Accordingy to the World Hunger Report of 2011, food prices are steadily increasing.  This is a major cause of poverty and food insecurity in the world today.  This is particularly true of smaller African countries who depend on imports from other countries.  Furthermore, it is making the Millenium Development Goal (MDG) even harder to reach.  Currently, the MDG is to reduce the number of people suffering from hunger in half by 2015, but this still leaves 600 million people without sufficient food.  Therefore, it is going to take much more than the work of a few NGO/NPOs.  Jacque Diouf of FAO, Kanayo F. Nwanze of IFAD, and Josette Sheeran of WFP insist that “the entire international community must act today and act forcefully to banish food insecurity from the planet.”  They go on to discuss what must be done, increasing farm productivity and reducing food waste in developed countries, for instance.

All problems related to inequality, such as world hunger, are effects of the capitalist system.  It is a system that needs rich and poor, satisfied and starving, slaves and masters, etc.  Therefore, to solve world hunger we must advocate for a different more equitable system not based on consumerism and over-consumption.   Factory farms are also a product of capitalism.  Factory farms are giant torture chambers for animals.  If you ever witness a video of what happens to defenseless animals inside factory farms you will never want to eat meat again.  The capitalist solution to world hunger is to increase production of meat via factory farming.  It is noteworthy to point out that many diseases come out of factory farms that affect humans (i.e. swine flu).  It is my belief that we can feed that world without treating animals as objects to be used by humans.  In short, capitalism is not the answer to world hunger.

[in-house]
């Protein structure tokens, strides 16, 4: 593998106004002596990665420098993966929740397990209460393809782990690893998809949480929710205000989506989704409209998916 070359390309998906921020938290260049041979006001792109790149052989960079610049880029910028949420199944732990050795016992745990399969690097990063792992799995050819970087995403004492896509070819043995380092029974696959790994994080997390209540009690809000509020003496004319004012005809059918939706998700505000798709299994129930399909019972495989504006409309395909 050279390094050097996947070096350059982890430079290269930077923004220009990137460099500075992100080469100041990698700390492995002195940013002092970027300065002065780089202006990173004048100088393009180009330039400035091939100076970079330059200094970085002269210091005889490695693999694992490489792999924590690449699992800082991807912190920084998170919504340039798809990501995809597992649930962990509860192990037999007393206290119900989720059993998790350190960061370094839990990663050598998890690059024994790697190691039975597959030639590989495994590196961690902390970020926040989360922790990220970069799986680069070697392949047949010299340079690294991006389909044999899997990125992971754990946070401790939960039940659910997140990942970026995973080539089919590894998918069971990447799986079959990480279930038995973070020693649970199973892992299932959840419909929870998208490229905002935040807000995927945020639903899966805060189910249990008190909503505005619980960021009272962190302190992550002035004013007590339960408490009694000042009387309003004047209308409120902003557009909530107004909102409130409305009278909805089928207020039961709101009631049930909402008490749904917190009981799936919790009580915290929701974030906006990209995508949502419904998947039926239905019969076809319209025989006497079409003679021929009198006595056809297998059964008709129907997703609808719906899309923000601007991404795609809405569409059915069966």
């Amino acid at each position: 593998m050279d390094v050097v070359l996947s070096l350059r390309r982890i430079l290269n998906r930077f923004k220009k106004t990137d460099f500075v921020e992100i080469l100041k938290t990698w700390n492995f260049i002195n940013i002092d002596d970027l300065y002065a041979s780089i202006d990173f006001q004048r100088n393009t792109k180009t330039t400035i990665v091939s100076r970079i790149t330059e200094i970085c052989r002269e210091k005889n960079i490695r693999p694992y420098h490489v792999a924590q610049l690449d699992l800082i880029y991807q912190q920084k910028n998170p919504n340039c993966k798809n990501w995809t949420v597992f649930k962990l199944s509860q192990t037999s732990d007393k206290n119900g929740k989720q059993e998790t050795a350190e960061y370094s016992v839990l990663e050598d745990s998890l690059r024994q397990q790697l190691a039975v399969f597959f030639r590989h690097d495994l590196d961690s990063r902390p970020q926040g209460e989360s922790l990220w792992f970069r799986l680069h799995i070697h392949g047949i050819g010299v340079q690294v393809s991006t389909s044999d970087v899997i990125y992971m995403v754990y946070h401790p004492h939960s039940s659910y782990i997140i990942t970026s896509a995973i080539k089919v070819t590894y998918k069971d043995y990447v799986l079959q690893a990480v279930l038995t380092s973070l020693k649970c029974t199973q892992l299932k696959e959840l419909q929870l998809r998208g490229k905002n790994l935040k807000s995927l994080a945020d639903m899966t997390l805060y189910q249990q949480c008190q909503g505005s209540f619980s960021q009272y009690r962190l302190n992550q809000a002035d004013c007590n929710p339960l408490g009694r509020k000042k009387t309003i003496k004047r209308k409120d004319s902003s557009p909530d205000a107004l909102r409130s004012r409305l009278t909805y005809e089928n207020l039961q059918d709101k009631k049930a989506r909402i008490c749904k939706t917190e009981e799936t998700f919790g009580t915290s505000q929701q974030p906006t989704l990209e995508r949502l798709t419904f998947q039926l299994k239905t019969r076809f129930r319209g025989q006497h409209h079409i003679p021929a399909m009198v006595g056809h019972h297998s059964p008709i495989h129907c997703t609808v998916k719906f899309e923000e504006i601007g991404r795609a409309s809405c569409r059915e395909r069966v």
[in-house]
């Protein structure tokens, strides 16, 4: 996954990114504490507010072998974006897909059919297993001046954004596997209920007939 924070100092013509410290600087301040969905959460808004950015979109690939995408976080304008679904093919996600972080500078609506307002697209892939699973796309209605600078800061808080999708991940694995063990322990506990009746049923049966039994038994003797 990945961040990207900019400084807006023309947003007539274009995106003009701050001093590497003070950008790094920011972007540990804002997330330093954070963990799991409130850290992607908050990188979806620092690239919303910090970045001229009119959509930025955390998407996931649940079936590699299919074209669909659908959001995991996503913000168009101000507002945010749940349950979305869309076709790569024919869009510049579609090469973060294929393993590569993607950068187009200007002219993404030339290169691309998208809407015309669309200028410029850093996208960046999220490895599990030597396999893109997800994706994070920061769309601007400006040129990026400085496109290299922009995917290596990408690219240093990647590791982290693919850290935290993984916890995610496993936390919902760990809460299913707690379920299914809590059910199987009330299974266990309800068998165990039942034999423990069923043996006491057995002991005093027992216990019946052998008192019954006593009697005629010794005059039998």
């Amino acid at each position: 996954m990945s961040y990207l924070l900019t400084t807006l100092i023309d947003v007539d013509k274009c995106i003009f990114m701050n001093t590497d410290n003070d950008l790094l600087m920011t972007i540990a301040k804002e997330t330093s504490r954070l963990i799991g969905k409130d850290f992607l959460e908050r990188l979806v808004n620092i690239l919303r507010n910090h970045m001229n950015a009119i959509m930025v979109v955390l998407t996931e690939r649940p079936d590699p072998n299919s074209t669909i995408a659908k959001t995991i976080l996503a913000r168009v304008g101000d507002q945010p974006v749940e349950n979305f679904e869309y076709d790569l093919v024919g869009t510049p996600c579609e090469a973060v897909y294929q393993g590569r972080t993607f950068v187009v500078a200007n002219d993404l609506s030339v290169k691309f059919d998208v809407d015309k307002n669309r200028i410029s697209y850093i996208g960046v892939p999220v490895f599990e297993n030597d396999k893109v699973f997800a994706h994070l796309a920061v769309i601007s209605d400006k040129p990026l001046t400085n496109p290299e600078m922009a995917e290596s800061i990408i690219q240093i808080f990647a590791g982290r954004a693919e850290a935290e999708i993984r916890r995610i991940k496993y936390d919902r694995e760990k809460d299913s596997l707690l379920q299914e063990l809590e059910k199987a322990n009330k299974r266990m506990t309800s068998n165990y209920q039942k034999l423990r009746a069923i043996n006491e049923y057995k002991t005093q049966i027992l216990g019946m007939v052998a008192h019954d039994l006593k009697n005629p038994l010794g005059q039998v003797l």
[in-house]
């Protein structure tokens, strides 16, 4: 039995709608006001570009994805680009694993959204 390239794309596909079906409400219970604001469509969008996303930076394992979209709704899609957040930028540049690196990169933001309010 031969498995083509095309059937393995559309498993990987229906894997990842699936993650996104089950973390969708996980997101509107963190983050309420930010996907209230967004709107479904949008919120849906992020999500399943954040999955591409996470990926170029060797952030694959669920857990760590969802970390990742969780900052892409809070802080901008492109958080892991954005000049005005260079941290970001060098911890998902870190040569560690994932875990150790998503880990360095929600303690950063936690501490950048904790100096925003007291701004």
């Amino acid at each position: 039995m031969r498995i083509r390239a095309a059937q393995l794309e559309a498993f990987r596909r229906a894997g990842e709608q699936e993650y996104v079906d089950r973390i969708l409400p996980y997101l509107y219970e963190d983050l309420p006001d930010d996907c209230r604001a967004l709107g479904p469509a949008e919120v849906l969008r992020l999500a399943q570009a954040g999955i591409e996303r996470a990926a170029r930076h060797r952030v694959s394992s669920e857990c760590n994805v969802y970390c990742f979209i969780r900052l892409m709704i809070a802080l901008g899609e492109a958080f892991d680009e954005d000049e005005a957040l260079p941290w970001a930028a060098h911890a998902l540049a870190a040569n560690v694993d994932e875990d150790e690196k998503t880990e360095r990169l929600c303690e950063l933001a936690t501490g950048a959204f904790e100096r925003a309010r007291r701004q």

The following video clearly, and concisely, interprets the worldwide hunger crisis:

Today’s seminar on ethnic discrimination resonated with me, especially when they were presenting the information regarding indigenous peoples. While the ILO Convention and the United Nations have set laws to protect these people and their land, many of them still need our help.

I receive weekly emails from an organization called Survival International.  Survival International works with the following tribes from around the world, helping to ensure their protection and fighting for their human rights.  Please take a moment to visit their website and join the efforts to preserve the basic human rights of these people.

The Americas


Asia & Australasia

One tribe in particular is in desperate need of our help, the Jummas tribe of Bangladesh.  Please visit this website, and send a letter to the Bangladeshi government, urging it to ratify ILO 169 immediately.
It is interesting to me that indigenous people have such a close connection to nature.  They do not separate themselves from nature like we do in modern society.  In fact, we have become so alienated from nature that we are even waging war on the environment on which we depend for survival.  We ought to look to indigenous people as an example of how we can live at peace with the earth and ourselves.